It is more than probable that for a moment the air was impregnated with an inflammable gas most destructive to human life. I have already mentioned the tiny globules of fire flying about my house at the moment I quitted it. Whilst on my way to the river, I met now and then gusts of an air utterly unfit for respiration, and was obliged on these occasions to throw myself on the ground to regain my breath, unless already prostrated involuntarily by the violence of the wind. Whilst standing in the river I had noticed, as I have already related, on casting my eye upwards, a sea of flame, as it were, the immense waves of which were in a state of violent commotion, rolling tumultuously one over the other, and all at a prodigious height in the sky, and, consequently, far from any combustible material. How can this phenomenon be explained without admitting the supposition that immense quantities of gas were accumulated in the air?
Strange to say there were many corpses found, bearing about them no traces of scars or burns, and yet in the pockets of their habiliments, equally uninjured, watches, cents, and other articles in metal were discovered completely melted. How was it also that many escaped with their lives here and there on the cleared land as well as in the woods? The problem is a difficult one to solve. The tempest did not rage in all parts with equal fury, but escape from its power was a mere affair of chance. None could boast of having displayed more presence of mind than others. Generally speaking, those who happened to be in low lying lands, especially close to excavations or even freshly ploughed earth with which they could cover themselves, as the Indians do, succeeded in saving their lives. Most frequently the torrent of fire passed at a certain height from the earth, touching only the most elevated portions. Thus no one could meet it standing erect without paying the penalty of almost instantaneous death.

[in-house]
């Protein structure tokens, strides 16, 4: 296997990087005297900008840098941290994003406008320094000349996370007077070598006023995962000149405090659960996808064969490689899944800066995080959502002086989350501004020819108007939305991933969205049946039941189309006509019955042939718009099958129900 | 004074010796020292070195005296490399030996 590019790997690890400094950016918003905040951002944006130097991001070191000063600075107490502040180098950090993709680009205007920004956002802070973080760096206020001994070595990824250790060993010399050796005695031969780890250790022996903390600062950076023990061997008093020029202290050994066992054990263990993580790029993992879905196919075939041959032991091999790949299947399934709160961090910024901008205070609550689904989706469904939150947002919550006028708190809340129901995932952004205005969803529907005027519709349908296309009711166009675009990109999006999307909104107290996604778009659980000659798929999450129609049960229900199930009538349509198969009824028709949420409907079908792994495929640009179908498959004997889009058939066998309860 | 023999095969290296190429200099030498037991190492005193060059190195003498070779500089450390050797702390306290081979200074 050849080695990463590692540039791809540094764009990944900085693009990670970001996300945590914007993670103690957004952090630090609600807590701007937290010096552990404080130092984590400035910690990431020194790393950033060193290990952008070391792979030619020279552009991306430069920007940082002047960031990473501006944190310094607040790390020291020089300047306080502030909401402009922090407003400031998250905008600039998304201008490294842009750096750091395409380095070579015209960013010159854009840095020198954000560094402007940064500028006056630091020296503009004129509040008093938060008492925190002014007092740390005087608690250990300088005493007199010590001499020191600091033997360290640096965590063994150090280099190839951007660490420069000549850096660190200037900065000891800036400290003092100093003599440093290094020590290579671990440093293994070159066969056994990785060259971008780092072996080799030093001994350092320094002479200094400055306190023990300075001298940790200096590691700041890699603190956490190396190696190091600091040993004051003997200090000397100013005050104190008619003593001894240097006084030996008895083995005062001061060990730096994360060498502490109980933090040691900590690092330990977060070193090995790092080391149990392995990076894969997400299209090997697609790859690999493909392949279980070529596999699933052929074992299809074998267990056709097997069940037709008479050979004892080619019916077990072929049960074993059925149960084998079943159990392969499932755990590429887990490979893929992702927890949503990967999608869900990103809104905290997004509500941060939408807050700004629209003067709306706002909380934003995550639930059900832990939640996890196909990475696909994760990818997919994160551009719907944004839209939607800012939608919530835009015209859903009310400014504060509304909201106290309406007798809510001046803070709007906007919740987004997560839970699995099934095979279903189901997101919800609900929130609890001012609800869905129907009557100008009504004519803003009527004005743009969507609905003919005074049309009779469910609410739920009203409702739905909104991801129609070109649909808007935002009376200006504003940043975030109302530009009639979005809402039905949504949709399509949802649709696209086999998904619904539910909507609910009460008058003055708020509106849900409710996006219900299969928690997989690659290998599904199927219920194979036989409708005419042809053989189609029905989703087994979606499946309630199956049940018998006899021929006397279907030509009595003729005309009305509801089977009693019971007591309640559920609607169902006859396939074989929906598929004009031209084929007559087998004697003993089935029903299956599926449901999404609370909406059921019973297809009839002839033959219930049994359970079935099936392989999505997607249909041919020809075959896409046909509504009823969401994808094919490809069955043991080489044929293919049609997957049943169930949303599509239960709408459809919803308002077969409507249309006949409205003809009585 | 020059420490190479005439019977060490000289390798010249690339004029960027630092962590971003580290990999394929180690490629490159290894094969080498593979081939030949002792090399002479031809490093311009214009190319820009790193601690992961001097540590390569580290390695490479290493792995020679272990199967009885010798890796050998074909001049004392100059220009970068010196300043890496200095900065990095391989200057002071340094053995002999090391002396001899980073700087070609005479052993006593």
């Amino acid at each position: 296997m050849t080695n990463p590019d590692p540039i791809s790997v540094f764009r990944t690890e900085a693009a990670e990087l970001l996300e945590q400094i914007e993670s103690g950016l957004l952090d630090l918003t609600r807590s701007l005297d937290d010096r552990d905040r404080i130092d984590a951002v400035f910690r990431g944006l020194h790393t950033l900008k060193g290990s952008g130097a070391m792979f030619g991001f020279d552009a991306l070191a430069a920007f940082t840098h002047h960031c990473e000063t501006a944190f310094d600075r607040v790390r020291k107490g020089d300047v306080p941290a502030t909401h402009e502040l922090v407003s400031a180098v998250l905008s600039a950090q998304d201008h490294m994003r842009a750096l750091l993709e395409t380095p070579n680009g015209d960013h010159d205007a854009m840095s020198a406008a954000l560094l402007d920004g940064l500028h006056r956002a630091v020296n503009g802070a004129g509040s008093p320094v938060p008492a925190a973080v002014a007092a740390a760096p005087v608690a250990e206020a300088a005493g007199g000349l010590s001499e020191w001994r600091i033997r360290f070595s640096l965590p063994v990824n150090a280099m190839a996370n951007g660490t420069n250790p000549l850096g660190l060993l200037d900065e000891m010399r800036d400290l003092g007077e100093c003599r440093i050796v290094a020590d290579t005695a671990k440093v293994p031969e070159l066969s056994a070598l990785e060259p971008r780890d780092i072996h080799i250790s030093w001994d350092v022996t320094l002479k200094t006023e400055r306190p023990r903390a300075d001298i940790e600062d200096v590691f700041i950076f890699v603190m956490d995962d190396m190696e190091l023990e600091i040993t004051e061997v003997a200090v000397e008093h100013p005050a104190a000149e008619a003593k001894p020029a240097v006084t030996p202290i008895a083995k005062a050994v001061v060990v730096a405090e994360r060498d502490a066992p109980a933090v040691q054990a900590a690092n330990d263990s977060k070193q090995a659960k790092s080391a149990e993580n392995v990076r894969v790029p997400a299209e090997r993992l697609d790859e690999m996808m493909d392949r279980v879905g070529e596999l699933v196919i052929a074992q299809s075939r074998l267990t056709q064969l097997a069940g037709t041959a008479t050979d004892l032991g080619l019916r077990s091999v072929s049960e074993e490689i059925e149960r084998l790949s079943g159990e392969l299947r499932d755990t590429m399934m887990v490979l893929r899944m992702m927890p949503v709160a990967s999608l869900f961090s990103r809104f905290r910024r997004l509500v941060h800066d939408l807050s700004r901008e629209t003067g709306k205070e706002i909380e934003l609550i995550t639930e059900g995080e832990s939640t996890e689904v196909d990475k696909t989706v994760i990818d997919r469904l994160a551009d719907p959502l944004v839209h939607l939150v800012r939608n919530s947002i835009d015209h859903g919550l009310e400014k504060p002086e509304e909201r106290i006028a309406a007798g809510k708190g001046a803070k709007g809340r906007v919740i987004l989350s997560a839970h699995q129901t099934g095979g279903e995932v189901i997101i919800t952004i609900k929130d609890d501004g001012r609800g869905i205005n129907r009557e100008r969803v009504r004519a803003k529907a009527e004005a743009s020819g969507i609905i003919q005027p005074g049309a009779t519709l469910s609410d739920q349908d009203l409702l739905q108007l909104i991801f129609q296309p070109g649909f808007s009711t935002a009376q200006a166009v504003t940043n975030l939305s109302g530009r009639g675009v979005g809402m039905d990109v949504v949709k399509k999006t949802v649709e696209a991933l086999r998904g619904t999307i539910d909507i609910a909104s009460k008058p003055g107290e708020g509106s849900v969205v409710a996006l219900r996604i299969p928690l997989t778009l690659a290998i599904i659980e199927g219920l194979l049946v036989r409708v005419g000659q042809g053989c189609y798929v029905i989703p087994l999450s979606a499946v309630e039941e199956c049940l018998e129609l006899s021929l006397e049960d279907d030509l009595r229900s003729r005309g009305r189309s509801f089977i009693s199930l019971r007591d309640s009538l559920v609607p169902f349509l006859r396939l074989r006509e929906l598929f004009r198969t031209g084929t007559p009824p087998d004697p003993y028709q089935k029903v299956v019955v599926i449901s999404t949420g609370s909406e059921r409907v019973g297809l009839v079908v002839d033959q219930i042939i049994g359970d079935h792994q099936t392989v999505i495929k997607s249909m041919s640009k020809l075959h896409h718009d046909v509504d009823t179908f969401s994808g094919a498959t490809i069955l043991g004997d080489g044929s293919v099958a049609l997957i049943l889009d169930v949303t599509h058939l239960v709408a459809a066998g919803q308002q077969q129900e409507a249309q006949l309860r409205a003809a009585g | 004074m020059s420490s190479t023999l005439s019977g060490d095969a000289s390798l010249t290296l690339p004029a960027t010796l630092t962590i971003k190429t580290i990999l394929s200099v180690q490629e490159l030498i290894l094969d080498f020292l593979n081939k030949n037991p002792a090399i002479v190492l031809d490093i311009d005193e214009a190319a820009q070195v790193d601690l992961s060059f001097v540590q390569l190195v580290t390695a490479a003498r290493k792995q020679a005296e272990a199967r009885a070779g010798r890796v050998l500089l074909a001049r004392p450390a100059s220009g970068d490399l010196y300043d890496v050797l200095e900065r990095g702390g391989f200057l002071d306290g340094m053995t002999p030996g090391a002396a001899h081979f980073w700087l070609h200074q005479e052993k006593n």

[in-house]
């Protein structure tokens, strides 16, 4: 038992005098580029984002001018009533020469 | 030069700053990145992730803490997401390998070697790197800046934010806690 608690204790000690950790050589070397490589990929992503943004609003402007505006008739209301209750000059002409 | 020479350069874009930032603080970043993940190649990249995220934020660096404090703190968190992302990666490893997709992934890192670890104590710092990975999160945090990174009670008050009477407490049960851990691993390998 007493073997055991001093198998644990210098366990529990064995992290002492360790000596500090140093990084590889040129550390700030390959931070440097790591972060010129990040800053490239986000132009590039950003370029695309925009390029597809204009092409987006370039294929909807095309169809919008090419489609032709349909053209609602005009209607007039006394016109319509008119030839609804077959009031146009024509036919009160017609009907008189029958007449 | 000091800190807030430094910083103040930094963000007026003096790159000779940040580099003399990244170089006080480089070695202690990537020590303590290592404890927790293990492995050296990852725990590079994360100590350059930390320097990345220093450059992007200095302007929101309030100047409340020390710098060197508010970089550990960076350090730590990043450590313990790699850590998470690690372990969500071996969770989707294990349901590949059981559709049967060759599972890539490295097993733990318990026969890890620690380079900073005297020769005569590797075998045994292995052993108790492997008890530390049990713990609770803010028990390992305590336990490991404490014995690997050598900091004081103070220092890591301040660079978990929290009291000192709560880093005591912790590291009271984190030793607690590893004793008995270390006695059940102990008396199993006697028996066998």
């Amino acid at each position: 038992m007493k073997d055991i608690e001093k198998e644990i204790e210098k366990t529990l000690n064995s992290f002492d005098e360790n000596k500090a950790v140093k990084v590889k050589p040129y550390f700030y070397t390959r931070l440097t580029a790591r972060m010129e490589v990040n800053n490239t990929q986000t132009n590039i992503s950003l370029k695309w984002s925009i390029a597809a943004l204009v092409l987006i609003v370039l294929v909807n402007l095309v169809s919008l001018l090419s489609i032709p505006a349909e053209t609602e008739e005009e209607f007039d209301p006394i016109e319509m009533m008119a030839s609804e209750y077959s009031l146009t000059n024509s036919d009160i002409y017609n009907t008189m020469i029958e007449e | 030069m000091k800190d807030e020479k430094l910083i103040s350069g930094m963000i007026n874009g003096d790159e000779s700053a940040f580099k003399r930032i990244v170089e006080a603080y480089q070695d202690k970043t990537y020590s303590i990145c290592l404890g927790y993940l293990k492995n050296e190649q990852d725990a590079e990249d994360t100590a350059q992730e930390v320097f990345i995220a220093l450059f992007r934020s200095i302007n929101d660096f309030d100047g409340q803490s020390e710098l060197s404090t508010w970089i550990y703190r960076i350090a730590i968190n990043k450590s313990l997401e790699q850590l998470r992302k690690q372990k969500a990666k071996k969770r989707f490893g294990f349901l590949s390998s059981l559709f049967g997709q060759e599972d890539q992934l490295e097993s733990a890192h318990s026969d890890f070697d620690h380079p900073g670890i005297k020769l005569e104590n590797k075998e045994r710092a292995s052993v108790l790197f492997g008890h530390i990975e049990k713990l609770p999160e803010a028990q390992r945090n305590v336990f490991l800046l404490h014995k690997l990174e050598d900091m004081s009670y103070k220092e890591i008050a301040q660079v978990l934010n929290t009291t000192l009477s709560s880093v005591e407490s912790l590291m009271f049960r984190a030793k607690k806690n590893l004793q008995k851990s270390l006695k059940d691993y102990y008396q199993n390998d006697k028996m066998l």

When the hurricane burst upon us, many, surprised and terrified, ran out to see what was the matter. A number of these persons assert that they then witnessed a phenomenon which may be classed with the marvelous. They saw a large black object, resembling a balloon, which object revolved in the air with great rapidity, advancing above the summits of the trees towards a house which it seemed to single out for destruction. Barely had it touched the latter when the balloon burst with a loud report, like that of a bombshell, and, at the same moment, rivulets of fire streamed out in all directions. With the rapidity of thought, the house thus chosen was enveloped in flames within and without, so that the persons inside had no time for escape.
Some sources have estimated the number of dead as 1,200. The

Encyclopedia Britannica

gives a total of 1,152, evidently using the figure arrived at by Stewart Holbrook in his

Burning An Empire.

However, the true total will never be known, since whole farmsteads were erased, leaving no trace, and no one knows how many itinerant workers died in Peshtigo's company boarding house or in its two churches to which many fled in panic, or in isolated logging camps deep in the surrounding woods. People simply became piles of ashes or calcinated bones, identifiable only if a buckle, a ring, a shawl pin or some other familiar object survived the incredible heat.
There is a ton of information here to parse through. The one distinction I'll make in regards to this fire compared to the others on this thread is that the Reverend observed trees being burnt, whereas in a lot of these city "fires" the foliage is strangely intact.

What is unbelievable to me is that if this account is accurate, why has no one looked further into this fire in the 150 years since its occurrence? Large black objects in the sky exploding? Deadly gas? Melted Iron?


If I didn't know any better, I'd say this was an attack on this town not a random wildfire.